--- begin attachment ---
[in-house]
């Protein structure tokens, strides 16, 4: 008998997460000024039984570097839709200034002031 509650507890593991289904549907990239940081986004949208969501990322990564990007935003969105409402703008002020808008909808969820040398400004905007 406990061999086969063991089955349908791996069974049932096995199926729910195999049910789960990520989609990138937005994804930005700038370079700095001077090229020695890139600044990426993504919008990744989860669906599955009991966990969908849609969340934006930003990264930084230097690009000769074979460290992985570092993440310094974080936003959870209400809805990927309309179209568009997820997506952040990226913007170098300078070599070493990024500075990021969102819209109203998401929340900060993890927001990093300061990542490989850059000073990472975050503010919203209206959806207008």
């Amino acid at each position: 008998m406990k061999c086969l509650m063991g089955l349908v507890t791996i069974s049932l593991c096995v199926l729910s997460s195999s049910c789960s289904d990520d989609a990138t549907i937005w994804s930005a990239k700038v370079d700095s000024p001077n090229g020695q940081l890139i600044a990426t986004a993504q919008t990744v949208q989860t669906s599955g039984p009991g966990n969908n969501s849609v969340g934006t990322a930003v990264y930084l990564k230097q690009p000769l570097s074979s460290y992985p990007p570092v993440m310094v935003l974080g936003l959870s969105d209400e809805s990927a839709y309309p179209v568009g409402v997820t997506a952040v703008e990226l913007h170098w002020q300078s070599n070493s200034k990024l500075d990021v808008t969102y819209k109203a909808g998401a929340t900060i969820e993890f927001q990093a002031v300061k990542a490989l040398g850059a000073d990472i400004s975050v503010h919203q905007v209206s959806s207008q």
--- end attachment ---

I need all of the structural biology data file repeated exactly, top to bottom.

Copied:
[in-house]
């Protein structure tokens, strides 16, 4: 008998997460000024039984570097839709200034002031 509650507890593991289904549907990239940081986004949208969501990322990564990007935003969105409402703008002020808008909808969820040398400004905007 406990061999086969063991089955349908791996069974049932096995199926729910195999049910789960990520989609990138937005994804930005700038370079700095001077090229020695890139600044990426993504919008990744989860669906599955009991966990969908849609969340934006930003990264930084230097690009000769074979460290992985570092993440310094974080936003959870209400809805990927309309179209568009997820997506952040990226913007170098300078070599070493990024500075990021969102819209109203998401929340900060993890927001990093300061990542490989850059000073990472975050503010919203209206959806207008």
């Amino acid at each position: 008998m406990k061999c086969l509650m063991g089955l349908v507890t791996i069974s049932l593991c096995v199926l729910s997460s195999s049910c789960s289904d990520d989609a990138t549907i937005w994804s930005a990239k700038v370079d700095s000024p001077n090229g020695q940081l890139i600044a990426t986004a993504q919008t990744v949208q989860t669906s599955g039984p009991g966990n969908n969501s849609v969340g934006t990322a930003v990264y930084l990564k230097q690009p000769l570097s074979s460290y992985p990007p570092v993440m310094v935003l974080g936003l959870s969105d209400e809805s990927a839709y309309p179209v568009g409402v997820t997506a952040v703008e990226l913007h170098w002020q300078s070599n070493s200034k990024l500075d990021v808008t969102y819209k109203a909808g998401a929340t900060i969820e993890f927001q990093a002031v300061k990542a490989l040398g850059a000073d990472i400004s975050v503010h919203q905007v209206s959806s207008q």